What you need to know
- Recently, an update Microsoft pushed to Windows Defender began causing Windows Security to display warnings that Local Security Authority protection was disabled, even if it was enabled previously.
- These warnings persisted even if users manually reenabled LSA protection and restarted their PC, causing many to worry.
- Microsoft’s patch for the issue didn’t work and is “no longer being offered,” but thankfully, there’s a workaround — ignoring the problem.
- As long as users are able to verify that LSA protection is on through the Event Viewer app, Windows Security’s warnings can be dismissed. If you installed the ineffective update and are experiencing blue screens or abrupt restarts, you’ll need to disable Kernel-mode Hardware-enforced Stack Protection, however.
The Microsoft Defender Antivirus software (also known as Windows Defender) is at the core of standard Windows security, but in late March, an update to it caused a concerning bug with the Windows Security app. Everyone who downloads and installs the update sees a warning that “Local Security Authority protection is off. Your device may be vulnerable,” even if it was enabled previously.
These messages continue to persist even if LSA protection is reenabled and a restart is performed, and since the LSA manages user rights information and passwords, many users are understandably worried.
The issue was soon confirmed by Microsoft, and about a month later in April, the firm released a patch for it (Version 1.0.2303.27001). However, after users reported that the bug was continuing to persist and that further issues were introduced, Microsoft recently scrapped the patch and confirmed that the update “is no longer being offered to devices” on its Windows Health page. Thankfully, though, there’s a workaround for the original problem — and it’s a simple one.
“If you have enabled Local Security Authority (LSA) protection and have restarted your device at least once, you can dismiss warning notifications and ignore any additional notifications prompting for a restart,” writes the company. “Currently, we do not recommend any other workaround for this issue.”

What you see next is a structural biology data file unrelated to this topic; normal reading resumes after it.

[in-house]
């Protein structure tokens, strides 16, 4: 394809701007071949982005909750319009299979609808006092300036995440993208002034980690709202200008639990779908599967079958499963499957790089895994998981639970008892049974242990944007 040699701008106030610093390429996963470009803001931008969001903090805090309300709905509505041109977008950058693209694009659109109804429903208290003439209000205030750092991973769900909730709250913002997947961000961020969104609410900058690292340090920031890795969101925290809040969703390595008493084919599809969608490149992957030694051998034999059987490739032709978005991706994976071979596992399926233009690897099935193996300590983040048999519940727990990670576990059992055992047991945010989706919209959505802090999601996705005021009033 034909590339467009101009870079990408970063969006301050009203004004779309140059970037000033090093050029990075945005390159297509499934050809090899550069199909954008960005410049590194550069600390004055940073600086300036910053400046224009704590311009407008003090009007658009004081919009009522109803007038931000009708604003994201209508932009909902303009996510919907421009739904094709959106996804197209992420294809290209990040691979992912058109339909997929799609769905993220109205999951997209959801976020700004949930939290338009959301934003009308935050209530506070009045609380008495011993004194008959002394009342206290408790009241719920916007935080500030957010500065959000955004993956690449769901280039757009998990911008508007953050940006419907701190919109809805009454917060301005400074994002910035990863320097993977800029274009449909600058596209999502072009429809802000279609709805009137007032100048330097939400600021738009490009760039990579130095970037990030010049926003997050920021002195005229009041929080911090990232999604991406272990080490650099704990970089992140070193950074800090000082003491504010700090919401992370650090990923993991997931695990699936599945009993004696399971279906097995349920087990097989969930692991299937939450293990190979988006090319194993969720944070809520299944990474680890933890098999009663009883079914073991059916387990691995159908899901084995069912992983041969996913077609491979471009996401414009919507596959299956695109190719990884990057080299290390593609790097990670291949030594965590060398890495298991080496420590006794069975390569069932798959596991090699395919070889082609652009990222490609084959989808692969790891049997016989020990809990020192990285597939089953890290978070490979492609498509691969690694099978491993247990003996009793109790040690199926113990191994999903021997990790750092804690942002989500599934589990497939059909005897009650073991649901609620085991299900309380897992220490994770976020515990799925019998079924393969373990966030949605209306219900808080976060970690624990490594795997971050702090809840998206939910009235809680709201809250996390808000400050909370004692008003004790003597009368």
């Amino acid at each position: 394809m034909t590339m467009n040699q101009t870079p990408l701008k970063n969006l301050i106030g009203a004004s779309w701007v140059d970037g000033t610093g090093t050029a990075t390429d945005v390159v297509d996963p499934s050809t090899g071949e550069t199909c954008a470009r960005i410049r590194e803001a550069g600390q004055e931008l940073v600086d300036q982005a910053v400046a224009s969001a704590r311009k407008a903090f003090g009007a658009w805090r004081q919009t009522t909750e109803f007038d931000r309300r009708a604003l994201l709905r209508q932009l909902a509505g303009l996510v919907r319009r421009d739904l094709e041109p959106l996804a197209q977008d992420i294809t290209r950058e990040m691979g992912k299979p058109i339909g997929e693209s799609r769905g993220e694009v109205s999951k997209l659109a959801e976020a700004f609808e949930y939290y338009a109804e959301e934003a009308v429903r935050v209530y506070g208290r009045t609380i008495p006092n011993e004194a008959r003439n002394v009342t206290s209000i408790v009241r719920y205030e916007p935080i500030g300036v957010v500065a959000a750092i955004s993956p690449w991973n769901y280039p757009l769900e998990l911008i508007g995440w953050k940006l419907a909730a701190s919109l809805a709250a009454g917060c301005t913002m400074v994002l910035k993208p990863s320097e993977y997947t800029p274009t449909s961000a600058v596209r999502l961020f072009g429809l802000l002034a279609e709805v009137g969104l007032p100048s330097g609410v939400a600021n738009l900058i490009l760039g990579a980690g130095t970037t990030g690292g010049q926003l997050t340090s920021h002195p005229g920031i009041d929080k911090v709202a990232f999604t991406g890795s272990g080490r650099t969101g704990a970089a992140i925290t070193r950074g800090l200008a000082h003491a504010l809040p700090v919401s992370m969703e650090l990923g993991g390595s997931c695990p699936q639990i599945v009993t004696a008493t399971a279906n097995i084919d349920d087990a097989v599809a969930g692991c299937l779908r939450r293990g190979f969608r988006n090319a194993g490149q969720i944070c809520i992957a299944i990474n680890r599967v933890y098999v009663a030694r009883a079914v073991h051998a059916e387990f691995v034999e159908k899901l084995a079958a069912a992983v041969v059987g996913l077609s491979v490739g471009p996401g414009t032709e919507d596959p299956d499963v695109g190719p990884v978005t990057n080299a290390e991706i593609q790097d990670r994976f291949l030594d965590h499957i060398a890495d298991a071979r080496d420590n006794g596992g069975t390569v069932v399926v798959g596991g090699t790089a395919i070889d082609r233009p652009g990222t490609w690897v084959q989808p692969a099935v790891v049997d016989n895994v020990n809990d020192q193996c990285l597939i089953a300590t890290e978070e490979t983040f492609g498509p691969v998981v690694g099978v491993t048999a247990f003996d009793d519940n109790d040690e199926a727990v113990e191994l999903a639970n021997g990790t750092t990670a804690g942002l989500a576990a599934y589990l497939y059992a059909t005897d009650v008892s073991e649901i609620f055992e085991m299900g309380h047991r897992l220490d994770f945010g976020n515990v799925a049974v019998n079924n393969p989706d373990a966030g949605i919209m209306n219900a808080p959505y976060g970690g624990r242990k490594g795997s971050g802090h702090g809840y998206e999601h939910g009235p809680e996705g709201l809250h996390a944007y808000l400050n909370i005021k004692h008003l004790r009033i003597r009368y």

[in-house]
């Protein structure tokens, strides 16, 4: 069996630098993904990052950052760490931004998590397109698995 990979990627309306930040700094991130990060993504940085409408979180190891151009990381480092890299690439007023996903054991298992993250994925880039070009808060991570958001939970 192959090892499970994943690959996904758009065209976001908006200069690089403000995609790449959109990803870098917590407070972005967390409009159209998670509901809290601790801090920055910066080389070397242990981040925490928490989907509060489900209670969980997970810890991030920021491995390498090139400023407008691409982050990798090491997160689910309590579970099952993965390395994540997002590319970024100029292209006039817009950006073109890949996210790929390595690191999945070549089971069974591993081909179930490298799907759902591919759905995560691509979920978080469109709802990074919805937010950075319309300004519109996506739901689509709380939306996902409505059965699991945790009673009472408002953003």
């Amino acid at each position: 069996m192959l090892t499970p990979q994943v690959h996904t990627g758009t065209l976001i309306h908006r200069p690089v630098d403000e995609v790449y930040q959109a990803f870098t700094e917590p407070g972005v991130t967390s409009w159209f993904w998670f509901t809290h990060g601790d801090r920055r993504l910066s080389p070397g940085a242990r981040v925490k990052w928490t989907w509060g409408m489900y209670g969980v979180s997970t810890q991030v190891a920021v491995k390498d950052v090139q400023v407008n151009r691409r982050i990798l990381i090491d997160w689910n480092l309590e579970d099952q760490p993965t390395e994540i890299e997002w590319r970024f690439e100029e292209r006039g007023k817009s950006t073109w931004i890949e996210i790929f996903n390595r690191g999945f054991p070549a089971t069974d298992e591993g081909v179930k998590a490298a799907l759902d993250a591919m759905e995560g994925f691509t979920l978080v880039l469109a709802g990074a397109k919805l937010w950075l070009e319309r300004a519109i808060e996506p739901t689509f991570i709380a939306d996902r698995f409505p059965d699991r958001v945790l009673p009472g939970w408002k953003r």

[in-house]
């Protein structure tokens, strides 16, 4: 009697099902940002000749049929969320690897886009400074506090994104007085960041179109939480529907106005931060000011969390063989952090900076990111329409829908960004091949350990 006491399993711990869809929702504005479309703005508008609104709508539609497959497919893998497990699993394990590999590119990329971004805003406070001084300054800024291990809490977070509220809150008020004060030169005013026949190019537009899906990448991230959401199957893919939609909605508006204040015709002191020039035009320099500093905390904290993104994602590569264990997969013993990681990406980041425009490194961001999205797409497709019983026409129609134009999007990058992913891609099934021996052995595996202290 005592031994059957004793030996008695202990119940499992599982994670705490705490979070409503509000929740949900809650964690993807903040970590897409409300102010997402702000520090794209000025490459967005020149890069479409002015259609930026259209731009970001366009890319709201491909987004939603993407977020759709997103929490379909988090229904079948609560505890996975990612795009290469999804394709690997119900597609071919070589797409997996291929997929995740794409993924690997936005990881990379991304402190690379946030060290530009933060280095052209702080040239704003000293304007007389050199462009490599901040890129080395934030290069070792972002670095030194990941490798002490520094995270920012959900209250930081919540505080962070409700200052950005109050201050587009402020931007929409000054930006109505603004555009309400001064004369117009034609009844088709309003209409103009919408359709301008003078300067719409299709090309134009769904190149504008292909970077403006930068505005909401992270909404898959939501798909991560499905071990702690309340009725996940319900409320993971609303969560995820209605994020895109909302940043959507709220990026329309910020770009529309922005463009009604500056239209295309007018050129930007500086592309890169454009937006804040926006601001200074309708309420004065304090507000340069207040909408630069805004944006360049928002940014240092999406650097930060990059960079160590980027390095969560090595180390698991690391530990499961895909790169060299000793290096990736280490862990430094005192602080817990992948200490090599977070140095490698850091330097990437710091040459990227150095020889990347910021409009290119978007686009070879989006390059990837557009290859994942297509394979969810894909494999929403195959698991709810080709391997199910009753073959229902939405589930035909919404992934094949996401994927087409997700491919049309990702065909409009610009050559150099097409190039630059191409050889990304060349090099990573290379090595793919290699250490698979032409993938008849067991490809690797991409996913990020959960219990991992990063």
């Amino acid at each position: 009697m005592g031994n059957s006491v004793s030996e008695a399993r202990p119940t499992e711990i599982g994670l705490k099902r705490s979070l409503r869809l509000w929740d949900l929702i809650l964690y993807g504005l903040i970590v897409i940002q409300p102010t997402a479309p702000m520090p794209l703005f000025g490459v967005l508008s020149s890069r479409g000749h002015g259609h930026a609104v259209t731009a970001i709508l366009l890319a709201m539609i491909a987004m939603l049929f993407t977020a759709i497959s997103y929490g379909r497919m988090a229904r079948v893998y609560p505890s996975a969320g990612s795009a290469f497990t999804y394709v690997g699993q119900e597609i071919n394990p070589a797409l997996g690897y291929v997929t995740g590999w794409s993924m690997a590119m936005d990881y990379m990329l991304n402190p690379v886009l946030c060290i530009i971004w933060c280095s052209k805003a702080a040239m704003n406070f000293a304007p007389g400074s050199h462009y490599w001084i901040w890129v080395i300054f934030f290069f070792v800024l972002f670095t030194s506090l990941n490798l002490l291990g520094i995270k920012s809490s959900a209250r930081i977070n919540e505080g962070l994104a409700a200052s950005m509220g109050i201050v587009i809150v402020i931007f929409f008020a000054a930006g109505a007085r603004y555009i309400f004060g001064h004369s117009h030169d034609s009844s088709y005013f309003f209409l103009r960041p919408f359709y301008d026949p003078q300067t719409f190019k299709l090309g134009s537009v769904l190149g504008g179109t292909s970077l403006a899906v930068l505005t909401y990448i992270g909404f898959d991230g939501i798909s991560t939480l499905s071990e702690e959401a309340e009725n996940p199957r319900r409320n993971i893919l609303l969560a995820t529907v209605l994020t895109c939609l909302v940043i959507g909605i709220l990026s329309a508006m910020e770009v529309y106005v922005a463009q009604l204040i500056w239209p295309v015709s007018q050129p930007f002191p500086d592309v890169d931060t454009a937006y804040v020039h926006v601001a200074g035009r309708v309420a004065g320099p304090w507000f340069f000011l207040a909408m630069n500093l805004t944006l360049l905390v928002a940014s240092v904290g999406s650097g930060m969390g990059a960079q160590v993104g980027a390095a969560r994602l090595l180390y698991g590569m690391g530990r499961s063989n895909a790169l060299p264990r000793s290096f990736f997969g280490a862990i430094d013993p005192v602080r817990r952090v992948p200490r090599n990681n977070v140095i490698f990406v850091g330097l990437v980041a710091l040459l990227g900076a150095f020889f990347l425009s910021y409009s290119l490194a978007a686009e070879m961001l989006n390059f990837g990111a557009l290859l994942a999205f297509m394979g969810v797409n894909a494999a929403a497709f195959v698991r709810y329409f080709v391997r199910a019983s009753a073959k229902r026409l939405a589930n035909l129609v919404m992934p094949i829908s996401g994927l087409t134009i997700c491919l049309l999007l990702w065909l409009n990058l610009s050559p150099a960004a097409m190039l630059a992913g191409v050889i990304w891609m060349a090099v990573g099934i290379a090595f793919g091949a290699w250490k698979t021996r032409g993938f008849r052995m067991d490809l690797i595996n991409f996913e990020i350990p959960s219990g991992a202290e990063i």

Essentially, you can safely dismiss or ignore any LSA protection alerts Windows 11 pushes as long as you’re able to verify that LSA protection is actually active after you enable it and restart your PC. You can do this by opening the Event Viewer app, going into the Windows Logs section, and searching for this WinInit event in the System log:
- 12: LSASS.exe was started as a protected process with level: 4
Notably, Microsoft says that if you installed the ineffective update (Version 1.0.2303.27001) and experience blue screen errors or restarts when opening apps or games, you have to disable Kernel-mode Hardware-enforced Stack Protection to resolve the problem. This can be done by opening Windows Security, selecting Device Security, selecting Core Isolation, and toggling the Kernel-mode Hardware-enforced Stack Protection option off.
Ultimately, it’s good to know that there’s not something terribly serious going on here, though this bug will definitely continue alarming people that haven’t seen Microsoft’s assurances. The firm explained that it’s “working on a resolution and will provide an update in an upcoming release,” so hopefully the issue will be fixed soon.